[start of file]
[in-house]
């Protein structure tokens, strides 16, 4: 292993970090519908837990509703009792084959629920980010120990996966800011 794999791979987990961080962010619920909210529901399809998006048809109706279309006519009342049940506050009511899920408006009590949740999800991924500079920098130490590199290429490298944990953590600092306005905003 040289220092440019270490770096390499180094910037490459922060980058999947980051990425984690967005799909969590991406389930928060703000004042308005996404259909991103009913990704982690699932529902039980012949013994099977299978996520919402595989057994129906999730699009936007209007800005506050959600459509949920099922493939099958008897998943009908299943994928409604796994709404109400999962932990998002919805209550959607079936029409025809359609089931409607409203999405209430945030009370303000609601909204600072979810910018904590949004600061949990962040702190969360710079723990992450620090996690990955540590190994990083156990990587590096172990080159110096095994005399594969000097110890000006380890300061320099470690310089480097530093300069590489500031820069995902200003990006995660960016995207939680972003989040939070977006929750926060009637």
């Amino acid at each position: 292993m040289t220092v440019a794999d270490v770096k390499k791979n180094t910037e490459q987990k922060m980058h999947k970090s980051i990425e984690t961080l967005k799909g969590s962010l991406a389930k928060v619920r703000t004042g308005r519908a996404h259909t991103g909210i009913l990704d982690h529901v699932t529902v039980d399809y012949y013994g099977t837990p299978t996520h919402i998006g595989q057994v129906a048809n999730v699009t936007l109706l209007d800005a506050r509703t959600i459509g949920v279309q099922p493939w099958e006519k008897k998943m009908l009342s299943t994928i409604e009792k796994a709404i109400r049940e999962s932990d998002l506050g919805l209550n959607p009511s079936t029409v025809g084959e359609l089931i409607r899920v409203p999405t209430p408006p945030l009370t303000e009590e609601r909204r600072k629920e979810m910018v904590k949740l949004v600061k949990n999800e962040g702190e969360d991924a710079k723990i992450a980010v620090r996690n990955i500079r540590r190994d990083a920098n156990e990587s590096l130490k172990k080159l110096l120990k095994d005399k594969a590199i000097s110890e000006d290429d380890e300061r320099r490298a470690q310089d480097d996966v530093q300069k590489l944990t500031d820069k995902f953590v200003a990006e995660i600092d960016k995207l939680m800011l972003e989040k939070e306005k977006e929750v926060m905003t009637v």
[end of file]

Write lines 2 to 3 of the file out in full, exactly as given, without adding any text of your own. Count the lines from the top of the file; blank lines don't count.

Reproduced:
């Protein structure tokens, strides 16, 4: 292993970090519908837990509703009792084959629920980010120990996966800011 794999791979987990961080962010619920909210529901399809998006048809109706279309006519009342049940506050009511899920408006009590949740999800991924500079920098130490590199290429490298944990953590600092306005905003 040289220092440019270490770096390499180094910037490459922060980058999947980051990425984690967005799909969590991406389930928060703000004042308005996404259909991103009913990704982690699932529902039980012949013994099977299978996520919402595989057994129906999730699009936007209007800005506050959600459509949920099922493939099958008897998943009908299943994928409604796994709404109400999962932990998002919805209550959607079936029409025809359609089931409607409203999405209430945030009370303000609601909204600072979810910018904590949004600061949990962040702190969360710079723990992450620090996690990955540590190994990083156990990587590096172990080159110096095994005399594969000097110890000006380890300061320099470690310089480097530093300069590489500031820069995902200003990006995660960016995207939680972003989040939070977006929750926060009637």
């Amino acid at each position: 292993m040289t220092v440019a794999d270490v770096k390499k791979n180094t910037e490459q987990k922060m980058h999947k970090s980051i990425e984690t961080l967005k799909g969590s962010l991406a389930k928060v619920r703000t004042g308005r519908a996404h259909t991103g909210i009913l990704d982690h529901v699932t529902v039980d399809y012949y013994g099977t837990p299978t996520h919402i998006g595989q057994v129906a048809n999730v699009t936007l109706l209007d800005a506050r509703t959600i459509g949920v279309q099922p493939w099958e006519k008897k998943m009908l009342s299943t994928i409604e009792k796994a709404i109400r049940e999962s932990d998002l506050g919805l209550n959607p009511s079936t029409v025809g084959e359609l089931i409607r899920v409203p999405t209430p408006p945030l009370t303000e009590e609601r909204r600072k629920e979810m910018v904590k949740l949004v600061k949990n999800e962040g702190e969360d991924a710079k723990i992450a980010v620090r996690n990955i500079r540590r190994d990083a920098n156990e990587s590096l130490k172990k080159l110096l120990k095994d005399k594969a590199i000097s110890e000006d290429d380890e300061r320099r490298a470690q310089d480097d996966v530093q300069k590489l944990t500031d820069k995902f953590v200003a990006e995660i600092d960016k995207l939680m800011l972003e989040k939070e306005k977006e929750v926060m905003t009637v």